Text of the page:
Photo 1: Elmsgrove Cemetery, NH. Notice the doorknob on the upper left. And think: What if something were to suddenly peer at you from the hole?
Photo 2: Weeping willow, or tree, or fountain design. Cemetery in the middle of a gravel road in the mountains of NH.
Photo 3: Tree and urn design. Very common. Sometimes just tree; sometimes just urn. Sometimes tree and urn. In Sharon, MA.
Photo 4: Sometimes a grinning skull with wings design. Billings Cemetery, Sharon, MA.
Photo 5: And sometimes nothing at all, especially if you're poor. A crude and uneven cut that you can tell someone did his best with. (Notice the equidistant measuring line down the middle.) In NH.
Photo 6: And sometimes you get a stone that's isolated and forgotten about forever. (Stone's buried in greenage just to the left of dead center. Sorry.) Upon closer inspection, this was of an Abigail A. Up the street from #2, one gravestone by itself in the woods. Makes you wonder.
(cont'd from previous entry)
It wasn't always that way. People used to die in their homes all the time--i.e. Romeo and Juliet and The Last Days of Dogtown, among many other works. This was up until the early 20th century. During plague and flu epidemics, people had wakes in their living rooms on a weekly basis, if not daily. And elderly and/or dying people weren't shipped away to die, either--they stayed home and died in front of everyone, slowly and often painfully, and not without a little bit of smell. They were there, always in the mind's eye--and the center of the living room, if not in their own little room, hidden away upstairs. But this was why Death was more of an actual character in fiction and poetry then--like in many of Chaucer's, Caravaggio's and Poe's tales. Death was always there, a part of daily, accepted life. Gravestones show this (see last post)--as Death predominated, so it did on headstones, often dancing and smiling. Later, as it ebbed somewhat from daily occurrence and acceptance--as medicine improved and facilities and hospitals flourished--angels and fountains replaced skeletons and grinning skulls on tombstones. Life got easier--or at least we made it seem that way. Today, if you've noticed, the faces of the dead people themselves are frequently on their own gravestones, as the focus has shifted completely from Death to ourselves. Or we make it seem that way. I can't tell which is creepier--the grinning skulls or the grinning, life-like, dead people. I think I'd take the skulls.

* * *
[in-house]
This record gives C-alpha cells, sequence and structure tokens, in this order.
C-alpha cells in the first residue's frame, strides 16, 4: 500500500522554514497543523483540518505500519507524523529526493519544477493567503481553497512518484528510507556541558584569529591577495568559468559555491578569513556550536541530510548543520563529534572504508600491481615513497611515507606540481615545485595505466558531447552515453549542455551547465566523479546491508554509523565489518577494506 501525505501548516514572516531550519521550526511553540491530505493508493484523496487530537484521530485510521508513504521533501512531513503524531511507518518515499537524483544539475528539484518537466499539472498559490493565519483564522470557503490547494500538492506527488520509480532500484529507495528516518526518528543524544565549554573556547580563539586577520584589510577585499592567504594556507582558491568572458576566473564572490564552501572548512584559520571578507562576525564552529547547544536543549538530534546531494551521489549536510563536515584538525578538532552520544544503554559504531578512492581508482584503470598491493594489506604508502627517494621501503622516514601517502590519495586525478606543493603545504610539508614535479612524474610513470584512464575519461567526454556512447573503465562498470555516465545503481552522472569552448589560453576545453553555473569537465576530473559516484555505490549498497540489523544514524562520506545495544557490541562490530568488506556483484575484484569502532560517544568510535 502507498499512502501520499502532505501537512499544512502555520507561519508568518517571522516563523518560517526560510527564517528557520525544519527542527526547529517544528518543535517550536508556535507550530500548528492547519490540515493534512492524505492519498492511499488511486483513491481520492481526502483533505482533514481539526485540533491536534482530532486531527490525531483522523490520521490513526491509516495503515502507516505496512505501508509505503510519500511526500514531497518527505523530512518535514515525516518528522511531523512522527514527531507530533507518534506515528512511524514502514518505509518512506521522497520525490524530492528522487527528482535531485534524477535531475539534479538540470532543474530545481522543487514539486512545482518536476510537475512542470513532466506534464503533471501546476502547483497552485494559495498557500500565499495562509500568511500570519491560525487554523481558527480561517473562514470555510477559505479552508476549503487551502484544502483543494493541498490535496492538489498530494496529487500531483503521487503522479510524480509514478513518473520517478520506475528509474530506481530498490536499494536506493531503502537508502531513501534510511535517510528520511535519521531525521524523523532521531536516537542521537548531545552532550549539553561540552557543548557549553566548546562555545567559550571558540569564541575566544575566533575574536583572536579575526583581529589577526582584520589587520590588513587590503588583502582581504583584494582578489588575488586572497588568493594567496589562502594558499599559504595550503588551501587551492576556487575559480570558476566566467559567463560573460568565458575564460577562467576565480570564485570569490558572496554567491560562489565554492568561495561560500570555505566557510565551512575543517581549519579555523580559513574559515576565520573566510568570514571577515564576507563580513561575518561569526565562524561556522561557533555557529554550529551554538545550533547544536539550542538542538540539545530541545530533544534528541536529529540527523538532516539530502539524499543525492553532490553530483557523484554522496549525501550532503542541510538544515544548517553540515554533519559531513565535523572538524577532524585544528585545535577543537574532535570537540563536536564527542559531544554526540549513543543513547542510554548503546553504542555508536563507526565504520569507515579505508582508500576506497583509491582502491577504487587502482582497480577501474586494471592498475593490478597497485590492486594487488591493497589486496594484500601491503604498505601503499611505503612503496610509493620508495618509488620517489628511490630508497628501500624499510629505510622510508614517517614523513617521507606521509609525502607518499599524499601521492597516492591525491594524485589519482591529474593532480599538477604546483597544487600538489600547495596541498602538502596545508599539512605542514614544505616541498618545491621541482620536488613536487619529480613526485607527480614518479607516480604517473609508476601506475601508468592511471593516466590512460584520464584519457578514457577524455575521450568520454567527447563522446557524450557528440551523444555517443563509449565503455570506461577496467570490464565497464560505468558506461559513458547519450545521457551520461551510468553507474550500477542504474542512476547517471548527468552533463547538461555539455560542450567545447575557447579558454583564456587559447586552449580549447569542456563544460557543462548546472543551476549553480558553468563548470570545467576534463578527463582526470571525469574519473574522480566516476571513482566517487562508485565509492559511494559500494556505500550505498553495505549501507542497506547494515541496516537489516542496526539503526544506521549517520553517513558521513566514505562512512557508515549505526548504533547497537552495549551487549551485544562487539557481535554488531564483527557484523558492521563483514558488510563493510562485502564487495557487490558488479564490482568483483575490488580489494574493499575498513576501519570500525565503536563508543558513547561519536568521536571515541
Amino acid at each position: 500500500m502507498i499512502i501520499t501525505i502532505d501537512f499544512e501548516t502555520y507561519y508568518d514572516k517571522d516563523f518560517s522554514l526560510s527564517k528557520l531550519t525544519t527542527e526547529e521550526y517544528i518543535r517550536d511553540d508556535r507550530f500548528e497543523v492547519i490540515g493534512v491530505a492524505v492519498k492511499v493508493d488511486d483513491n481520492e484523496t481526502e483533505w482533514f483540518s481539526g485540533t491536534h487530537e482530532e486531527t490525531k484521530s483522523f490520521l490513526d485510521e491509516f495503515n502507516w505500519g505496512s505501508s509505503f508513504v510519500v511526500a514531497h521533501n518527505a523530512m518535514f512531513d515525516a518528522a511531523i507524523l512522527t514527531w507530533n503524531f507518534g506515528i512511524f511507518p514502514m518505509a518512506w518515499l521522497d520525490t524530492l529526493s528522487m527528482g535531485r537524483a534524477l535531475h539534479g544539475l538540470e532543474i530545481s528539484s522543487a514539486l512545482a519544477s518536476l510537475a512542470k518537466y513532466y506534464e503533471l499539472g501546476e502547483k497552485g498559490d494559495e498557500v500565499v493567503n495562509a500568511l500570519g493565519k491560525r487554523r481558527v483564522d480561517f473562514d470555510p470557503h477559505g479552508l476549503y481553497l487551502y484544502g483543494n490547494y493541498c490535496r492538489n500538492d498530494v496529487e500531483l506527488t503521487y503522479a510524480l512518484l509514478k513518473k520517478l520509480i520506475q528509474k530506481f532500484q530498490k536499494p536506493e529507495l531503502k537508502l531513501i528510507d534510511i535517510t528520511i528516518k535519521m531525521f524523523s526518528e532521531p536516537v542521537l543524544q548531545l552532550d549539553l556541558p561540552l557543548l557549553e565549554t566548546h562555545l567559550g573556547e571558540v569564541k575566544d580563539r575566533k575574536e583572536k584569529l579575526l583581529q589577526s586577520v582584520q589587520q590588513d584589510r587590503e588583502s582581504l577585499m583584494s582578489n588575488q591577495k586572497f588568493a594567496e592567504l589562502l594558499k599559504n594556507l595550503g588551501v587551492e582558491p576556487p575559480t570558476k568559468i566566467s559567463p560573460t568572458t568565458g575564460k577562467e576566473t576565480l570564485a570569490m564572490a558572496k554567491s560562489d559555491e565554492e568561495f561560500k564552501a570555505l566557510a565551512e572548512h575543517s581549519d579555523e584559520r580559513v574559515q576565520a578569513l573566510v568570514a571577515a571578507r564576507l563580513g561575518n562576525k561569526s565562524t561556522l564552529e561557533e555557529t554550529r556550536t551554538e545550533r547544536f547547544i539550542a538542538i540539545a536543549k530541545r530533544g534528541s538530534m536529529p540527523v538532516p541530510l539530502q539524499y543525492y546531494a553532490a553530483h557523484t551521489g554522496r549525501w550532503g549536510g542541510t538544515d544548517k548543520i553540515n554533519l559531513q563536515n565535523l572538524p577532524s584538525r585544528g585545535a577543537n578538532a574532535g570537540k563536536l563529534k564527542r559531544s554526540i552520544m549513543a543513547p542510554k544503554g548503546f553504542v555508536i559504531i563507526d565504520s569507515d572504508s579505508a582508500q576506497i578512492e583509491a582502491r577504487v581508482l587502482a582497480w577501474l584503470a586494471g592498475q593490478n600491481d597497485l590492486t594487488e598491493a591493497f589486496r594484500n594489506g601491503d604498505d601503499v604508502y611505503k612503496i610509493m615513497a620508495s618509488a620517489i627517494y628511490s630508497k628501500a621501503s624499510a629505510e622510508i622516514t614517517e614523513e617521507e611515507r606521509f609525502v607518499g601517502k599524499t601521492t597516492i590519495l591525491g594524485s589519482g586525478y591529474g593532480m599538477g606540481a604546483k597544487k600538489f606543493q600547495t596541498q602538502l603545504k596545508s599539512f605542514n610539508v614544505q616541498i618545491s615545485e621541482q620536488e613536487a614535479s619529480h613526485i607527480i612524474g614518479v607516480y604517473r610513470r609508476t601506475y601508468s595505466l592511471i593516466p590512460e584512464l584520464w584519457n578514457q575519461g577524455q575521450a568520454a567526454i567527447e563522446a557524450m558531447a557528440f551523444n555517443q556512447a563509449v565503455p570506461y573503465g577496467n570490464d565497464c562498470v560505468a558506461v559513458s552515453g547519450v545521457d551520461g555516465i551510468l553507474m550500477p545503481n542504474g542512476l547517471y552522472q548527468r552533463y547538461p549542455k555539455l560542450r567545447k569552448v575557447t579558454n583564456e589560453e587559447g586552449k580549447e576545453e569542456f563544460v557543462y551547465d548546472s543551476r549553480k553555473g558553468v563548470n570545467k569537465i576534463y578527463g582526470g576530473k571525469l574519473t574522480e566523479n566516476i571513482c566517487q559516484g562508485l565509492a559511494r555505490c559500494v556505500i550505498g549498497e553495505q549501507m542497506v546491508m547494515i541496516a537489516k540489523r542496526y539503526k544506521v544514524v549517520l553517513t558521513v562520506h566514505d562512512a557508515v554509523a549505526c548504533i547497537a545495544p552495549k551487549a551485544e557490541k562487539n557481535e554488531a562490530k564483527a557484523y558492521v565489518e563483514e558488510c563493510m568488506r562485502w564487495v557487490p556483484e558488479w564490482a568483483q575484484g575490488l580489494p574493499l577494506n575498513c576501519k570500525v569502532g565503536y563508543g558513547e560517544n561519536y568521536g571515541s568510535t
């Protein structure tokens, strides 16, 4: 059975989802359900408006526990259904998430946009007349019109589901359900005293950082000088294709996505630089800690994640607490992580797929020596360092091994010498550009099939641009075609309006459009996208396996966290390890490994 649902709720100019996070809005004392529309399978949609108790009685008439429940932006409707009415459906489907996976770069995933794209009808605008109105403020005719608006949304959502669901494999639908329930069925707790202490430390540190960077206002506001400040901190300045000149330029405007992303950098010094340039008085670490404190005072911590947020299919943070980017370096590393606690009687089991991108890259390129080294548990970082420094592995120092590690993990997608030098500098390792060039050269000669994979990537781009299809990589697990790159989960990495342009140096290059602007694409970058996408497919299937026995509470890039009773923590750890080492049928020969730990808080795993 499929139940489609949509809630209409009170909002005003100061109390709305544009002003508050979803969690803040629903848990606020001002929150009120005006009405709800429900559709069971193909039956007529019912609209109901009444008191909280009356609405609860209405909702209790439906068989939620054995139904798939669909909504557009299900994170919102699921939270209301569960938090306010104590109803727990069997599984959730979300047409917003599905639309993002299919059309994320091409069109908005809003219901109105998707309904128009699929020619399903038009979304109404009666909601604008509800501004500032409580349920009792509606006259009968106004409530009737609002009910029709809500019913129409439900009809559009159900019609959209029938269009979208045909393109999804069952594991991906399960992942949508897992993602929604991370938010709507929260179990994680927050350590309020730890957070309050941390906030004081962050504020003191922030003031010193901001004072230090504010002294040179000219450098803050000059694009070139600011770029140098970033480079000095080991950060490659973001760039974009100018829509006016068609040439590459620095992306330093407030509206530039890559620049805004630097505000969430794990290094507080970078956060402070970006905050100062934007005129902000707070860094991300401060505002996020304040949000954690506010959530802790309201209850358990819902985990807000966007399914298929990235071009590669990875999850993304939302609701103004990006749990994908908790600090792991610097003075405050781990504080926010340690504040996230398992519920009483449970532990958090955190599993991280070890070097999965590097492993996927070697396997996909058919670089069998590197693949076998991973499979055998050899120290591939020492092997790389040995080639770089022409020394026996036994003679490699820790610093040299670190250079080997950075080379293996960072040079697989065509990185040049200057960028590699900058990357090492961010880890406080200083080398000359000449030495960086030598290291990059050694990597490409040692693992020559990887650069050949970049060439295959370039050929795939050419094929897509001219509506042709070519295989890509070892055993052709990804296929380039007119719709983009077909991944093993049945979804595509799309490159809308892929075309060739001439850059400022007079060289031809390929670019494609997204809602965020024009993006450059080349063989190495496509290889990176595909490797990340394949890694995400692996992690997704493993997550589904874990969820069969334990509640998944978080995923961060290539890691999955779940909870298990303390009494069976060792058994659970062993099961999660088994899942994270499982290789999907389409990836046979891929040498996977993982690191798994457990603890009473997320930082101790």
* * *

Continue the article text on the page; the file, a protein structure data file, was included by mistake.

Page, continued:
Or maybe Death just used to be handled more immediately, more respectfully. Not as something to be dismissed and shunted aside--like we do when we banish the dying or elderly to facilities--but as something instead that must be DEALT WITH.
So, anyway, Gravediggers does that. Death is IN YOUR FACE on every page--because, man, that's the way it used to be. That's the way it was before we got so scared that we SANITIZED everything. Gravediggers has an incubus (or is it a succubus?) and flus, and plagues and AIDS and a future filovirus so that there'll be no one to sanitize death anymore--it'll be a dead body in every room in every house, or in every backyard, basement or attic, every crypt, every church--it'll be everywhere, felt by everyone, so that there'll be no one left to even bury the gravediggers.
Causes Steven Belanger Supports
APSCA and a couple of others that I forget until the pledges come in the mail.